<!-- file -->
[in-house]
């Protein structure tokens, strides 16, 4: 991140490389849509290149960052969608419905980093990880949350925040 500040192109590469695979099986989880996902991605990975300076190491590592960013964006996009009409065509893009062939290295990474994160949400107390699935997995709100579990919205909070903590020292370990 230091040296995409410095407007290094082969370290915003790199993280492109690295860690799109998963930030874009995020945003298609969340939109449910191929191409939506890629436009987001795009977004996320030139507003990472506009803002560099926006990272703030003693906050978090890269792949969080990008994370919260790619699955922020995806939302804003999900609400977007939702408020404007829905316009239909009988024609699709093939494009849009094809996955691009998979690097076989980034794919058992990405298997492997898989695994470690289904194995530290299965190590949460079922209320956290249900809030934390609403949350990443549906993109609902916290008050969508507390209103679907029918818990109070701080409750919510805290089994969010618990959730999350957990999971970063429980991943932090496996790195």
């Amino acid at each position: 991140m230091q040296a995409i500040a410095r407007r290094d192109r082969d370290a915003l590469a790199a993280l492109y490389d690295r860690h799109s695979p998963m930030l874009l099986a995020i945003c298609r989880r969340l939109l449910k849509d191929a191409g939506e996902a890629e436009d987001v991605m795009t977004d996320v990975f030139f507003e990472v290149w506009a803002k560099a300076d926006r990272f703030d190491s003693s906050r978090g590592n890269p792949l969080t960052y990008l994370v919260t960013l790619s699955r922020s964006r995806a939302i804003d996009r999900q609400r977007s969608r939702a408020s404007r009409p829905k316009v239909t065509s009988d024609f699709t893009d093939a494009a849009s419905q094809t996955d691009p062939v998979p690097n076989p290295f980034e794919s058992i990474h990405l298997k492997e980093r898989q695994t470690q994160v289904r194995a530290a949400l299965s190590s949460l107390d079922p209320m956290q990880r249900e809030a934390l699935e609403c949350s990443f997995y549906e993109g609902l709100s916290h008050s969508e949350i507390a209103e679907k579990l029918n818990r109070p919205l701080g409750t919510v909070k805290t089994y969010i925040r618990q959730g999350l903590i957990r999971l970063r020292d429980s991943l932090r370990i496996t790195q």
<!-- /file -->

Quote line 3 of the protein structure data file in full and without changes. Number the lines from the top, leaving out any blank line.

């Amino acid at each position: 991140m230091q040296a995409i500040a410095r407007r290094d192109r082969d370290a915003l590469a790199a993280l492109y490389d690295r860690h799109s695979p998963m930030l874009l099986a995020i945003c298609r989880r969340l939109l449910k849509d191929a191409g939506e996902a890629e436009d987001v991605m795009t977004d996320v990975f030139f507003e990472v290149w506009a803002k560099a300076d926006r990272f703030d190491s003693s906050r978090g590592n890269p792949l969080t960052y990008l994370v919260t960013l790619s699955r922020s964006r995806a939302i804003d996009r999900q609400r977007s969608r939702a408020s404007r009409p829905k316009v239909t065509s009988d024609f699709t893009d093939a494009a849009s419905q094809t996955d691009p062939v998979p690097n076989p290295f980034e794919s058992i990474h990405l298997k492997e980093r898989q695994t470690q994160v289904r194995a530290a949400l299965s190590s949460l107390d079922p209320m956290q990880r249900e809030a934390l699935e609403c949350s990443f997995y549906e993109g609902l709100s916290h008050s969508e949350i507390a209103e679907k579990l029918n818990r109070p919205l701080g409750t919510v909070k805290t089994y969010i925040r618990q959730g999350l903590i957990r999971l970063r020292d429980s991943l932090r370990i496996t790195q």